This study compares the effectiveness of the Strategies for Teaching based on Autism Research program (STAR) with that of Structured Teaching in kindergarten-through-second-grade autism support classrooms. In addition, we examine the moderating effects of student, teacher and classroom-level variables on student outcomes.
178 students enrolled in 39 Kindergarten-2nd grade autism support classrooms in the
Staff in each participating classroom was randomly assigned to training and ongoing support in STAR or Structured Teaching. STAR is an ABA-based classroom program which includes daily 1:1 sessions with each child using discrete trial and pivotal response training while integrating functional routines into academic curricula. The Structured Teaching instructional strategy emphasizes whole-class routines and setting up a structured physical classroom environment.
Overall, 16% of the sample experienced a gain of >10 points on the DAS, while 10% experienced a loss of 10 points during the study period. Students in STAR group showed an average increase of 9 points, compared with 6 points for students in the Structured Teaching group (p=.16). There was a significant interaction between intervention arm and teacher experience. In classrooms in which the teacher had <3 years experience teaching children with autism, there was little change in DAS score between groups (STAR = 7.8, ST = 8.6, p>.05). In classrooms with more experienced teachers, students in STAR classrooms experienced a 12.6-point gain in DAS score, compared with 3.5 points for students in Structured Teaching classrooms (p = .02). Additional analyses are ongoing to examine the effect of classroom characteristics, program fidelity and student characteristics on outcome.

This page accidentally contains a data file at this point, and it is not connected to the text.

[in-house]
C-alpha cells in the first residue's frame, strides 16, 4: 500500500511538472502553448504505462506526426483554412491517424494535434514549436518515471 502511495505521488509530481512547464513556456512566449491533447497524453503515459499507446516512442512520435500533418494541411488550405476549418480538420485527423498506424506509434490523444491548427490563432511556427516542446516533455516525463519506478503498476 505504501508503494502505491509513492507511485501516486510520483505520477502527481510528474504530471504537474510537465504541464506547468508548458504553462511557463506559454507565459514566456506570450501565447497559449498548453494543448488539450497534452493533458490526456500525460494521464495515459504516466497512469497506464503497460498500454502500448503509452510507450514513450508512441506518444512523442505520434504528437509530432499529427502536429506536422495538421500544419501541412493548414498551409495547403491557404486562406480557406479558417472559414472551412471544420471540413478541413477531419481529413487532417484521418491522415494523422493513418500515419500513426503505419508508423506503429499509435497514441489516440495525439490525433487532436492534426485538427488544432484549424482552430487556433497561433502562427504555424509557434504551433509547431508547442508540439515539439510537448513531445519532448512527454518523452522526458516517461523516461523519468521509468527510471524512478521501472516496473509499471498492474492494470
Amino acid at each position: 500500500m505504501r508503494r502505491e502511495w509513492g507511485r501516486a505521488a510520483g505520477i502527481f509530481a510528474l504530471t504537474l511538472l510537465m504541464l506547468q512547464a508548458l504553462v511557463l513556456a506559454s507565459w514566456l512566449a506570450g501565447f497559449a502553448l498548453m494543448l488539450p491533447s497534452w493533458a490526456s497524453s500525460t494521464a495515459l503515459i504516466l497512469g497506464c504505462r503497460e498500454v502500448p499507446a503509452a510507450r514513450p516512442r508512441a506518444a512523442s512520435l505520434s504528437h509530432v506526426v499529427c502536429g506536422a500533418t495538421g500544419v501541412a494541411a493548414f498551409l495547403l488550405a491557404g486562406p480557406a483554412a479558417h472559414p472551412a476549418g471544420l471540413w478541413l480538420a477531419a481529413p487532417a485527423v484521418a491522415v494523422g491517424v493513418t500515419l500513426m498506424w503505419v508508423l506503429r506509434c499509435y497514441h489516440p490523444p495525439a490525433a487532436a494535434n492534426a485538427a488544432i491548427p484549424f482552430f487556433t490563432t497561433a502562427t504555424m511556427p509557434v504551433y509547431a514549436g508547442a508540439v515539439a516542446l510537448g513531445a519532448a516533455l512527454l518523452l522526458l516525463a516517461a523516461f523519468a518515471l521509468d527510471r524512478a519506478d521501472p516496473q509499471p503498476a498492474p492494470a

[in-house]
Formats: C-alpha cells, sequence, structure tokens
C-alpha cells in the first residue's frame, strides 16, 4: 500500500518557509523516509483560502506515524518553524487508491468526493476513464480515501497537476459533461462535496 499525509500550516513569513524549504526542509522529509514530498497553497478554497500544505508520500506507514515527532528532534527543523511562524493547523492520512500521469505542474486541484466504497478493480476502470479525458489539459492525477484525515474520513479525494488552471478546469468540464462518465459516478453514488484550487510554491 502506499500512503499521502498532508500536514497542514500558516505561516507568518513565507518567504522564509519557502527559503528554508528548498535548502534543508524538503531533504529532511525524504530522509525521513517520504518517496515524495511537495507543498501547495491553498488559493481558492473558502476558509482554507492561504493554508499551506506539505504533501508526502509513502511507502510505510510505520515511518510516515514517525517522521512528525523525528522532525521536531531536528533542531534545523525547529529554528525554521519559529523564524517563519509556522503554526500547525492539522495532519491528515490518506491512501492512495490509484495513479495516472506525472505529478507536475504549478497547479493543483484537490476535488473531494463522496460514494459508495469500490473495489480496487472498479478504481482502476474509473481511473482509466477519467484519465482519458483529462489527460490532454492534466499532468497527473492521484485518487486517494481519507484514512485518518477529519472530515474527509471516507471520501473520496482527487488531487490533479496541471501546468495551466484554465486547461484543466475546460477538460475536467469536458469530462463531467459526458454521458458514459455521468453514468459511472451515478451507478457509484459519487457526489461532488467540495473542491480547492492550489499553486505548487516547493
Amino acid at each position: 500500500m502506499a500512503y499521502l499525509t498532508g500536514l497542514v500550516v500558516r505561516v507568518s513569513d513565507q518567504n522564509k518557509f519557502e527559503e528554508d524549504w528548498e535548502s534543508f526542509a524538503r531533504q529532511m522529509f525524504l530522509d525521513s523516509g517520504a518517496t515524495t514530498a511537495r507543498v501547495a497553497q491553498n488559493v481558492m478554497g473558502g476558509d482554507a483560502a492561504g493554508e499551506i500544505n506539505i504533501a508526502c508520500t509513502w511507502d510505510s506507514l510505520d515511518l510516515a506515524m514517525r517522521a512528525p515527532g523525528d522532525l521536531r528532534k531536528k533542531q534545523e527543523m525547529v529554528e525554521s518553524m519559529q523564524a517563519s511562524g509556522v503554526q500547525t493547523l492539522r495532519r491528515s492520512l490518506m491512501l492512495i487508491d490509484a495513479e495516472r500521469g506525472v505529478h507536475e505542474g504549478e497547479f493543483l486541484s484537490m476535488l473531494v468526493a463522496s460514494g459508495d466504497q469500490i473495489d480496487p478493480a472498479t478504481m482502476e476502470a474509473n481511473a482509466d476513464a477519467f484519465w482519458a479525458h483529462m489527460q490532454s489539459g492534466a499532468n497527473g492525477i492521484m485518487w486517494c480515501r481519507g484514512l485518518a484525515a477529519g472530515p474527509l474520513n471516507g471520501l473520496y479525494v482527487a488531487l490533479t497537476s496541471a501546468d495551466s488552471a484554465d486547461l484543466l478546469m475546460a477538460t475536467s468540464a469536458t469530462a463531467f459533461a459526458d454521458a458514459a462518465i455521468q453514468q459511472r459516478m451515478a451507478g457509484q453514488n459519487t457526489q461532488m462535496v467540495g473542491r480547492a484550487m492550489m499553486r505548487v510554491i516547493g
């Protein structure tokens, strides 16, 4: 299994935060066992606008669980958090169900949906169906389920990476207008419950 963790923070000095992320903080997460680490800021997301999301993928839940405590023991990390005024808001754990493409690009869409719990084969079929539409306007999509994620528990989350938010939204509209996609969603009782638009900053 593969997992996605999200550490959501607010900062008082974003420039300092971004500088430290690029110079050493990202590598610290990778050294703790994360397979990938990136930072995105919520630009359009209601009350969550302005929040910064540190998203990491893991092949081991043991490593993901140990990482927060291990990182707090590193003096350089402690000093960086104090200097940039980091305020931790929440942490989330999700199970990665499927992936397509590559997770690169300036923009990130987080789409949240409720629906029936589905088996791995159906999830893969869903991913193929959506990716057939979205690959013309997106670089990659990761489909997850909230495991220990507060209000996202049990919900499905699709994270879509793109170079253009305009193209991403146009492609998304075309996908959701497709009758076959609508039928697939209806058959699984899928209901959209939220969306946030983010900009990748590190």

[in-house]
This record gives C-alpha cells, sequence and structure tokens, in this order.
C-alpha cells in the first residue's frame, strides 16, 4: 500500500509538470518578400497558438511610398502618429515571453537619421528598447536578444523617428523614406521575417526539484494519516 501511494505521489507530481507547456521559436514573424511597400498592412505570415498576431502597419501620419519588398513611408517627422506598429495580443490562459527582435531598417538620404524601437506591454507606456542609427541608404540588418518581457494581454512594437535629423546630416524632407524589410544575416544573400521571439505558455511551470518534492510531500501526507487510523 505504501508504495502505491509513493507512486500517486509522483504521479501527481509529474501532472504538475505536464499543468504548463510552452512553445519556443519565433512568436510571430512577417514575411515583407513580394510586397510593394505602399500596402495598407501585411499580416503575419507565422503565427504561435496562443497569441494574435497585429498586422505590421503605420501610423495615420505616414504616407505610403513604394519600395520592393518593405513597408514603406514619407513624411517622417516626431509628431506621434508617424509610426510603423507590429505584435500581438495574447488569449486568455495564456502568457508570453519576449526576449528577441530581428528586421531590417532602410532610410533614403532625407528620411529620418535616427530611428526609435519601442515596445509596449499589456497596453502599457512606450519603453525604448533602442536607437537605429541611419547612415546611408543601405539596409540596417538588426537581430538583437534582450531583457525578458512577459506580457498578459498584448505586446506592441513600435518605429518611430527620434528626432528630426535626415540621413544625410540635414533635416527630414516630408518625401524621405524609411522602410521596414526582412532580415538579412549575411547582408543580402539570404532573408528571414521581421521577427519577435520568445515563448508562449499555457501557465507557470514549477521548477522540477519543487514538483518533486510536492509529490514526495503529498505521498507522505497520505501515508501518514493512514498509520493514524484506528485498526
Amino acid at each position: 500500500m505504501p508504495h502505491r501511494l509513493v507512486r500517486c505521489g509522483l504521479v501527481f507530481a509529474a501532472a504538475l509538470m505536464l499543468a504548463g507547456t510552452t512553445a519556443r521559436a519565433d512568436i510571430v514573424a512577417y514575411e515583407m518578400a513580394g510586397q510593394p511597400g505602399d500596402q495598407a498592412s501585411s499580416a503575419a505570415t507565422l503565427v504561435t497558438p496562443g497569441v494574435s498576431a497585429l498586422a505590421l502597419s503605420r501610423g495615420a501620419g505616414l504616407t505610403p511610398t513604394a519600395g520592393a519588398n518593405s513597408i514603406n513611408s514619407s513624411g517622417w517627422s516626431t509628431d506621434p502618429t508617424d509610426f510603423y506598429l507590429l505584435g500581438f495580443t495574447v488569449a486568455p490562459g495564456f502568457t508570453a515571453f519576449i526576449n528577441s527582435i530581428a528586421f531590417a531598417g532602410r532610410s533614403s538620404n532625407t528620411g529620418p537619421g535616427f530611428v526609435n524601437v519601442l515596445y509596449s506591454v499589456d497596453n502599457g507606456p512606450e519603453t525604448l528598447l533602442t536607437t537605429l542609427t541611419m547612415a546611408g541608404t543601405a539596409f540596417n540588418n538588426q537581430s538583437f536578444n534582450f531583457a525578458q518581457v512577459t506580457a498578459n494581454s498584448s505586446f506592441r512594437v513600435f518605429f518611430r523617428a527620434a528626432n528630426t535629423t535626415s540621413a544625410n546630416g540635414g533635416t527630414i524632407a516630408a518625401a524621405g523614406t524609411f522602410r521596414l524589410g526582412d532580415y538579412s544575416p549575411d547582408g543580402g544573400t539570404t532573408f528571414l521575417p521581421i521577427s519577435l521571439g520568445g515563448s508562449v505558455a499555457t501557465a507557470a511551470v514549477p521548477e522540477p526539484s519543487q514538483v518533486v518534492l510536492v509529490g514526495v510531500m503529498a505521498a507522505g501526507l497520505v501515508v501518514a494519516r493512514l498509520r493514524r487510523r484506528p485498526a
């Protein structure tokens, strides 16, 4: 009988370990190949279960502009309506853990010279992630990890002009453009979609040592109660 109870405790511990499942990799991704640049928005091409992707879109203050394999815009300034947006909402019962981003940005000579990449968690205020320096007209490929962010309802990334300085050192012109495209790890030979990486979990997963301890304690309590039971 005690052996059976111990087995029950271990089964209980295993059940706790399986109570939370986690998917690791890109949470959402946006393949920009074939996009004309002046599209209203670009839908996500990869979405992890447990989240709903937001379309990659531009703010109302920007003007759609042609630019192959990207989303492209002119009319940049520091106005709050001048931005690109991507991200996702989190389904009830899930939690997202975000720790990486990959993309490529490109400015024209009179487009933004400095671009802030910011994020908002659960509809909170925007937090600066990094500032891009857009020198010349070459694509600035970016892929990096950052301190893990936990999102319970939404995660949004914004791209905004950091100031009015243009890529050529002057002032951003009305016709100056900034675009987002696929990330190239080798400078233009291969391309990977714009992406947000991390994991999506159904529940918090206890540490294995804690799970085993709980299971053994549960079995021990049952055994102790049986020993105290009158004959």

Conclusions: Results will be used to discuss the importance of context, program fidelity and teacher experience in examining the effectiveness of evidence-based interventions as they move from research to community settings.